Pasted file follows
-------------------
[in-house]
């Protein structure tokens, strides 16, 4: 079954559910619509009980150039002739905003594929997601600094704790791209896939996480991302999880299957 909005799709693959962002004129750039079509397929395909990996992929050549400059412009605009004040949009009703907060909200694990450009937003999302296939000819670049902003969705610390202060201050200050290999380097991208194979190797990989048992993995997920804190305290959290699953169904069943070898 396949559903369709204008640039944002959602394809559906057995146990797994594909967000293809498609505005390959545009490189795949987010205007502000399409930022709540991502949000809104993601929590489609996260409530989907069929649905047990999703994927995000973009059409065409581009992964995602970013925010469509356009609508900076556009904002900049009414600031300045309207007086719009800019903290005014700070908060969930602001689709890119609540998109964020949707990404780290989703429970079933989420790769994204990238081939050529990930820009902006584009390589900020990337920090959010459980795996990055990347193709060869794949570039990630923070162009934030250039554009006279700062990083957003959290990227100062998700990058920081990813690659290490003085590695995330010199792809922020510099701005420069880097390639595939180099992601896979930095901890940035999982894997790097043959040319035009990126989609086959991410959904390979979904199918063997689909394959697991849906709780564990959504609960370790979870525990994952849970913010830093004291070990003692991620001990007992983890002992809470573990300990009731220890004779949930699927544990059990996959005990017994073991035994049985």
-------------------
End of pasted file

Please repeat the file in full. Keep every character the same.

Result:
[in-house]
């Protein structure tokens, strides 16, 4: 079954559910619509009980150039002739905003594929997601600094704790791209896939996480991302999880299957 909005799709693959962002004129750039079509397929395909990996992929050549400059412009605009004040949009009703907060909200694990450009937003999302296939000819670049902003969705610390202060201050200050290999380097991208194979190797990989048992993995997920804190305290959290699953169904069943070898 396949559903369709204008640039944002959602394809559906057995146990797994594909967000293809498609505005390959545009490189795949987010205007502000399409930022709540991502949000809104993601929590489609996260409530989907069929649905047990999703994927995000973009059409065409581009992964995602970013925010469509356009609508900076556009904002900049009414600031300045309207007086719009800019903290005014700070908060969930602001689709890119609540998109964020949707990404780290989703429970079933989420790769994204990238081939050529990930820009902006584009390589900020990337920090959010459980795996990055990347193709060869794949570039990630923070162009934030250039554009006279700062990083957003959290990227100062998700990058920081990813690659290490003085590695995330010199792809922020510099701005420069880097390639595939180099992601896979930095901890940035999982894997790097043959040319035009990126989609086959991410959904390979979904199918063997689909394959697991849906709780564990959504609960370790979870525990994952849970913010830093004291070990003692991620001990007992983890002992809470573990300990009731220890004779949930699927544990059990996959005990017994073991035994049985």